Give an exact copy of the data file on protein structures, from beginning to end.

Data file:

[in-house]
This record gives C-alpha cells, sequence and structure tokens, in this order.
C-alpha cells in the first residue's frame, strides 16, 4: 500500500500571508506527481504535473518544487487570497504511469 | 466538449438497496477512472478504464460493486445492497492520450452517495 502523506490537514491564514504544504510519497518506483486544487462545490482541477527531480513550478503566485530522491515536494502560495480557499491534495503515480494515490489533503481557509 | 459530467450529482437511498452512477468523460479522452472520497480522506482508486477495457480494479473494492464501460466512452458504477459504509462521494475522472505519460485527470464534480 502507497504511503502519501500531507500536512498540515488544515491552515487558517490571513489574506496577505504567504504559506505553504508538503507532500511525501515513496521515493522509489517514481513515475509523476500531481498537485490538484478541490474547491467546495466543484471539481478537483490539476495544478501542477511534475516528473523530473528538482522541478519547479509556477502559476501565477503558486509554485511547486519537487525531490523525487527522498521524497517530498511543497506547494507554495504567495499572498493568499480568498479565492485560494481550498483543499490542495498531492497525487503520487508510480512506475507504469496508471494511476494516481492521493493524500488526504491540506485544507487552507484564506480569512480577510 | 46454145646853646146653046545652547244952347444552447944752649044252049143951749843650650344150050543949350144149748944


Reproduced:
[in-house]
This record gives C-alpha cells, sequence and structure tokens, in this order.
C-alpha cells in the first residue's frame, strides 16, 4: 500500500500571508506527481504535473518544487487570497504511469 | 466538449438497496477512472478504464460493486445492497492520450452517495 502523506490537514491564514504544504510519497518506483486544487462545490482541477527531480513550478503566485530522491515536494502560495480557499491534495503515480494515490489533503481557509 | 459530467450529482437511498452512477468523460479522452472520497480522506482508486477495457480494479473494492464501460466512452458504477459504509462521494475522472505519460485527470464534480 502507497504511503502519501500531507500536512498540515488544515491552515487558517490571513489574506496577505504567504504559506505553504508538503507532500511525501515513496521515493522509489517514481513515475509523476500531481498537485490538484478541490474547491467546495466543484471539481478537483490539476495544478501542477511534475516528473523530473528538482522541478519547479509556477502559476501565477503558486509554485511547486519537487525531490523525487527522498521524497517530498511543497506547494507554495504567495499572498493568499480568498479565492485560494481550498483543499490542495498531492497525487503520487508510480512506475507504469496508471494511476494516481492521493493524500488526504491540506485544507487552507484564506480569512480577510 | 46454145646853646146653046545652547244952347444552447944752649044252049143951749843650650344150050543949350144149748944